Roundworms and tapeworms will continue to pose a risk to your pup throughout their lives. Pets can swallow roundworm eggs from the soil, and can contract both round and tapeworms from hunting or eating undercooked meat. To keep us all on our toes, there are some other pesky parasites that pets might stumble across once they’re exploring outside, too.
Snuffling around in the great outdoors is one of the simple joys of puppyhood, but there are some unseen dangers hiding out in even the most innocent-seeming places. Hookworm larvae can be present in the soil; and if pups swallow these while they’re exploring, they can end up with a fully-fledged hookworm living inside their guts. Parasites aren’t pleasant at the best of times, but hookworms take this to a new level, biting your pooch’s gut wall in order to feed on their blood.
Hookworms in puppies can cause diarrhoea, and even anaemia if worm numbers are high. And, believe it or not, there’s another, even more gruesome side to this parasite! Hookworm larvae in the soil don’t just wait to be eaten; they are also able to burrow into the skin of passing feet, causing intense irritation! This doesn’t just affect our pets, either …so if you love the feel of grass beneath your bare feet, be warned, especially if you’ve not wormed your pooch recently!
Another, less than delightful pest that your puppy might encounter on their travels is the whipworm. This creature, named for its whip-like shape, lives in an infected dog’s large intestine, and your pet can become infected if they swallow whipworm eggs when they’re exploring outside. The worm burrows its head into the lining of your puppy’s gut wall, and feeds on the resulting blood; so, like many other blood-feeding parasites, it has the potential to cause anaemia in young puppies. Pups that are infected with high numbers of worms might also have diarrhoea containing blood, and may suffer from weight loss too.
Ticks hide out in areas of long grass and woodland, and can leap onto your pup as they brush past. These eight-legged creatures embed their mouthparts into your pet’s skin in order to feed on their blood, and once attached they will stay in the same spot for days or even a week or more, growing hugely in size as they feed. Like fleas, ticks aren’t too fussy about where their meals come from, and will happily attach to people as well as to pets, to get their fill of blood. Ticks are notorious for their ability to spread diseases; Lyme Disease for example can be spread to both dogs and people from an infected tick bite, and can be a debilitating condition if left untreated.
Depending on where in the country you and your pup live, there may be other parasites that pose a threat to your pet. It’s always a good idea to chat to your vet about the specific risks in your own area, so that you can make sure your pooch is protected against any local threats.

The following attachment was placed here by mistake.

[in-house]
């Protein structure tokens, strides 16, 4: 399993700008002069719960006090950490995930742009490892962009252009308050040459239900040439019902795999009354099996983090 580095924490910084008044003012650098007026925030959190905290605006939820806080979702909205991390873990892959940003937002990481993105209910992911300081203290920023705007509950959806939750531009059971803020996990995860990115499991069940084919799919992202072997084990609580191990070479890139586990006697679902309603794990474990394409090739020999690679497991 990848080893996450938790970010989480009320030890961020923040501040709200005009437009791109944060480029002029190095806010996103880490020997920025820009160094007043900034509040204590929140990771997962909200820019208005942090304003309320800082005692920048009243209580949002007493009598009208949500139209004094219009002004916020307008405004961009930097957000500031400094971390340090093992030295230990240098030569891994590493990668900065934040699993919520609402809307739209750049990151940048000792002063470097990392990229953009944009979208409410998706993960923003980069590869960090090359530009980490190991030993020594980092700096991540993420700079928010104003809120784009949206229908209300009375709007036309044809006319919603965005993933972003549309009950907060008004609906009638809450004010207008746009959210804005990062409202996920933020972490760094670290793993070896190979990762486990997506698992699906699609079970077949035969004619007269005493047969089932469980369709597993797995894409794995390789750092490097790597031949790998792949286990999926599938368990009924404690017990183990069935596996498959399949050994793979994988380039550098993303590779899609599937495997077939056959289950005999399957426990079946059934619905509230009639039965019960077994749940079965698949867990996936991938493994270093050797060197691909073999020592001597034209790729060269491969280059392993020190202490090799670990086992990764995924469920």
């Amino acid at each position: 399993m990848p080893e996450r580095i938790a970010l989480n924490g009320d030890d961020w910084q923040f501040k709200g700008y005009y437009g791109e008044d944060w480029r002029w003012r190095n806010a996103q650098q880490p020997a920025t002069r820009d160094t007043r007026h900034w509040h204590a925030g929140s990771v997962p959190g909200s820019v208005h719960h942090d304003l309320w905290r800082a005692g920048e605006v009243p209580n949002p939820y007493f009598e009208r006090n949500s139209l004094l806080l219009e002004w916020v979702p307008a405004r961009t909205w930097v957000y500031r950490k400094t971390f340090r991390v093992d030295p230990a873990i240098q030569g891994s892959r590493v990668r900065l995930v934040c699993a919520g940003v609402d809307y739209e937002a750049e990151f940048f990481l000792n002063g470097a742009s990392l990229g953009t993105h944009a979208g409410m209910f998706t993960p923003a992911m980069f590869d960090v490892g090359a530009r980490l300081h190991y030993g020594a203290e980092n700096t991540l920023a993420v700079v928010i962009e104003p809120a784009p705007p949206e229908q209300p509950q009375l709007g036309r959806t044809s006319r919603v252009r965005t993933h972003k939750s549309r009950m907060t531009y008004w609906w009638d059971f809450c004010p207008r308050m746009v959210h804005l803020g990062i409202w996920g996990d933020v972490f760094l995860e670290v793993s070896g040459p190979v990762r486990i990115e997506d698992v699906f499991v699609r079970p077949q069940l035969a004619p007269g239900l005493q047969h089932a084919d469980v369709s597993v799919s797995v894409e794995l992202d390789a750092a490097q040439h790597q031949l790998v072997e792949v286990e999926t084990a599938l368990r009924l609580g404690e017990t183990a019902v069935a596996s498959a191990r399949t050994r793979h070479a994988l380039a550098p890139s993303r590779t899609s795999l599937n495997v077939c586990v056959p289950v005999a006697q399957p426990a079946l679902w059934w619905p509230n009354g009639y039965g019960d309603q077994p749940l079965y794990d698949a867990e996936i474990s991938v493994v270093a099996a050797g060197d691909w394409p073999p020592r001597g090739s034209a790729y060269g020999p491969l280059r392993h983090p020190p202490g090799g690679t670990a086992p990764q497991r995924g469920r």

Delving into the world of parasites can make it feel like there’s a threat around every corner- but luckily, protecting your puppy is simpler than you might think.
If you’re welcoming your pup into your home at around 8 weeks of age, they should have already started a course of worming treatment; current guidelines recommend worming pups with a suitable wormer at two weeks of age, and then every two weeks until two weeks after they’ve weaned.2 Your breeder should let you know what wormer they’ve given already, and when your pup’s next dose is due.
Once puppies have left their mums, worming should continue monthly until they’re six months old2, and most dogs should then be wormed at least every three months throughout their lives.
Prazitel Plus makes worming simple: this worming tablet is specially formulated for dogs, has a tasty pork flavour, and kills all types of intestinal worm commonly affecting UK dogs- including roundworms, tapeworms, hookworms and whipworms.
For those creepy crawly fleas and ticks, Fipnil Plus is a simple spot-on that kills both fleas and ticks, and can be used on a monthly basis on pups from 8 weeks of age.
Welcoming a new pup into your family is a truly special time, so don’t let parasites get in the way! Treating your puppy on a regular basis against fleas and worms helps keep them happy and healthy, and lets you focus on snuggling up with your gorgeous new bundle of energy, free from the worry of these creepy crawlies!
1. Taylor MA, Coop RL, Wall RL. 2007. Veterinary Parasitology, Third Edition. Blackwell Publishing Ltd.
2. Esccap Guidelines: Worm Control in Dogs and Cats. Sixth Edition, May 2021 https://www.esccap.org/uploads/docs/oc1bt50t_0778_ESCCAP_GL1_v15_1p.pdf